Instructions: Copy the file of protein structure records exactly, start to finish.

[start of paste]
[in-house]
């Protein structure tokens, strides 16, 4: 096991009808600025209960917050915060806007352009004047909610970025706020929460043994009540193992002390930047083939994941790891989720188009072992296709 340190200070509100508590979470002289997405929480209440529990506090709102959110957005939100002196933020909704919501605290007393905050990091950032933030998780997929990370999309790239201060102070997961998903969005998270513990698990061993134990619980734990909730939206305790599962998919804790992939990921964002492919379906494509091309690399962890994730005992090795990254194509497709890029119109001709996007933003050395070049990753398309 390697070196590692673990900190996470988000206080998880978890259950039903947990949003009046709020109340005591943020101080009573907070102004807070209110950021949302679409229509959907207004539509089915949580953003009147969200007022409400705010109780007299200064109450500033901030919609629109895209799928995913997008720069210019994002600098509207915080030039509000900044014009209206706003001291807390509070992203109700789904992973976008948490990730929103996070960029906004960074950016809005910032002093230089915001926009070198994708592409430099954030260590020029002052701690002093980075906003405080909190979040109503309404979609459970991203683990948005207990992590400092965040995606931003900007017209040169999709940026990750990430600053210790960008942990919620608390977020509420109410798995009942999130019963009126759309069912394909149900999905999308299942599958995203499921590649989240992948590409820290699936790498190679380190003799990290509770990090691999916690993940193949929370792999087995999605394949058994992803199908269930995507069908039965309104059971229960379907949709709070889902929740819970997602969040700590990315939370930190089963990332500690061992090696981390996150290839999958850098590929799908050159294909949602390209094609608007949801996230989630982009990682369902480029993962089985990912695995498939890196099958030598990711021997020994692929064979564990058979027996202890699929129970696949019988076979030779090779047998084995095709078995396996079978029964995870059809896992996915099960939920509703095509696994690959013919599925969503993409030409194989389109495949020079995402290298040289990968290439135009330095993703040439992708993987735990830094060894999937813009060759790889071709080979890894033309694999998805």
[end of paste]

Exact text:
[in-house]
């Protein structure tokens, strides 16, 4: 096991009808600025209960917050915060806007352009004047909610970025706020929460043994009540193992002390930047083939994941790891989720188009072992296709 340190200070509100508590979470002289997405929480209440529990506090709102959110957005939100002196933020909704919501605290007393905050990091950032933030998780997929990370999309790239201060102070997961998903969005998270513990698990061993134990619980734990909730939206305790599962998919804790992939990921964002492919379906494509091309690399962890994730005992090795990254194509497709890029119109001709996007933003050395070049990753398309 390697070196590692673990900190996470988000206080998880978890259950039903947990949003009046709020109340005591943020101080009573907070102004807070209110950021949302679409229509959907207004539509089915949580953003009147969200007022409400705010109780007299200064109450500033901030919609629109895209799928995913997008720069210019994002600098509207915080030039509000900044014009209206706003001291807390509070992203109700789904992973976008948490990730929103996070960029906004960074950016809005910032002093230089915001926009070198994708592409430099954030260590020029002052701690002093980075906003405080909190979040109503309404979609459970991203683990948005207990992590400092965040995606931003900007017209040169999709940026990750990430600053210790960008942990919620608390977020509420109410798995009942999130019963009126759309069912394909149900999905999308299942599958995203499921590649989240992948590409820290699936790498190679380190003799990290509770990090691999916690993940193949929370792999087995999605394949058994992803199908269930995507069908039965309104059971229960379907949709709070889902929740819970997602969040700590990315939370930190089963990332500690061992090696981390996150290839999958850098590929799908050159294909949602390209094609608007949801996230989630982009990682369902480029993962089985990912695995498939890196099958030598990711021997020994692929064979564990058979027996202890699929129970696949019988076979030779090779047998084995095709078995396996079978029964995870059809896992996915099960939920509703095509696994690959013919599925969503993409030409194989389109495949020079995402290298040289990968290439135009330095993703040439992708993987735990830094060894999937813009060759790889071709080979890894033309694999998805």